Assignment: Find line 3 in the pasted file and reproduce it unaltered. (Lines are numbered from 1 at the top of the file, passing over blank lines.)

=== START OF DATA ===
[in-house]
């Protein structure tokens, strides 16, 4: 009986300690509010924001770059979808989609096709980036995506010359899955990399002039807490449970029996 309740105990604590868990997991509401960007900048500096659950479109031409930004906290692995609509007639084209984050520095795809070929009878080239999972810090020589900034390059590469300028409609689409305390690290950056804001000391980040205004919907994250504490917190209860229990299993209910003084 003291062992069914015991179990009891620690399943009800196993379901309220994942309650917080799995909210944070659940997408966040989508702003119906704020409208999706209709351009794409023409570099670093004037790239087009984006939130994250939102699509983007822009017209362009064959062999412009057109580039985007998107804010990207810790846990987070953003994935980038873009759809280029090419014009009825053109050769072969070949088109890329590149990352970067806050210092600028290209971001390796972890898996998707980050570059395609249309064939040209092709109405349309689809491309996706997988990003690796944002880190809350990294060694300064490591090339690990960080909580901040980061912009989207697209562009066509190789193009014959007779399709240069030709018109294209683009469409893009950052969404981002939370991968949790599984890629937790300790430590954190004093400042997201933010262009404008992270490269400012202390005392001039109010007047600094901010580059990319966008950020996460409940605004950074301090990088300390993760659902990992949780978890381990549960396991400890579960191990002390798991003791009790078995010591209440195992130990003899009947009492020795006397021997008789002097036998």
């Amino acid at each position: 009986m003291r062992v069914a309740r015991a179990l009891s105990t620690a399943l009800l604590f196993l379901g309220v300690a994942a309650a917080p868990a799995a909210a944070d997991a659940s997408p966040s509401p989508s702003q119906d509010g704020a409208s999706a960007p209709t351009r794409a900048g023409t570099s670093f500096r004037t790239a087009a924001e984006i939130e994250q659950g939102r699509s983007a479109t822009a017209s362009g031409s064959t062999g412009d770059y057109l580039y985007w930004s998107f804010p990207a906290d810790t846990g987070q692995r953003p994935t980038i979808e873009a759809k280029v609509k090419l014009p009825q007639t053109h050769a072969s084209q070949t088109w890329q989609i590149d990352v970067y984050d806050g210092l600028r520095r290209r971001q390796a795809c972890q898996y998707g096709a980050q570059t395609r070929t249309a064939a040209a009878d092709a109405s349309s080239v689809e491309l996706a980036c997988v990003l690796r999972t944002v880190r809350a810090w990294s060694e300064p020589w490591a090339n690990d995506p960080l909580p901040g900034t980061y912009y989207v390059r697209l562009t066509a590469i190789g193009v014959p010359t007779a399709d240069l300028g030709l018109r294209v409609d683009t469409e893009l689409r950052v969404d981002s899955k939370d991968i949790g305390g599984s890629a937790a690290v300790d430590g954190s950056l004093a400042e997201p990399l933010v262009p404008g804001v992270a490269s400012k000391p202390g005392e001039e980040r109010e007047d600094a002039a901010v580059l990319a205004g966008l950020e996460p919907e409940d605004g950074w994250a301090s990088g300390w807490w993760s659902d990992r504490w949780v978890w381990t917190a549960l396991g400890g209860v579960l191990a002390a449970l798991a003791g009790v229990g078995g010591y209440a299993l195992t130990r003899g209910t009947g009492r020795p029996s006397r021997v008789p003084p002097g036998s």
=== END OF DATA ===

């Amino acid at each position: 009986m003291r062992v069914a309740r015991a179990l009891s105990t620690a399943l009800l604590f196993l379901g309220v300690a994942a309650a917080p868990a799995a909210a944070d997991a659940s997408p966040s509401p989508s702003q119906d509010g704020a409208s999706a960007p209709t351009r794409a900048g023409t570099s670093f500096r004037t790239a087009a924001e984006i939130e994250q659950g939102r699509s983007a479109t822009a017209s362009g031409s064959t062999g412009d770059y057109l580039y985007w930004s998107f804010p990207a906290d810790t846990g987070q692995r953003p994935t980038i979808e873009a759809k280029v609509k090419l014009p009825q007639t053109h050769a072969s084209q070949t088109w890329q989609i590149d990352v970067y984050d806050g210092l600028r520095r290209r971001q390796a795809c972890q898996y998707g096709a980050q570059t395609r070929t249309a064939a040209a009878d092709a109405s349309s080239v689809e491309l996706a980036c997988v990003l690796r999972t944002v880190r809350a810090w990294s060694e300064p020589w490591a090339n690990d995506p960080l909580p901040g900034t980061y912009y989207v390059r697209l562009t066509a590469i190789g193009v014959p010359t007779a399709d240069l300028g030709l018109r294209v409609d683009t469409e893009l689409r950052v969404d981002s899955k939370d991968i949790g305390g599984s890629a937790a690290v300790d430590g954190s950056l004093a400042e997201p990399l933010v262009p404008g804001v992270a490269s400012k000391p202390g005392e001039e980040r109010e007047d600094a002039a901010v580059l990319a205004g966008l950020e996460p919907e409940d605004g950074w994250a301090s990088g300390w807490w993760s659902d990992r504490w949780v978890w381990t917190a549960l396991g400890g209860v579960l191990a002390a449970l798991a003791g009790v229990g078995g010591y209440a299993l195992t130990r003899g209910t009947g009492r020795p029996s006397r021997v008789p003084p002097g036998s």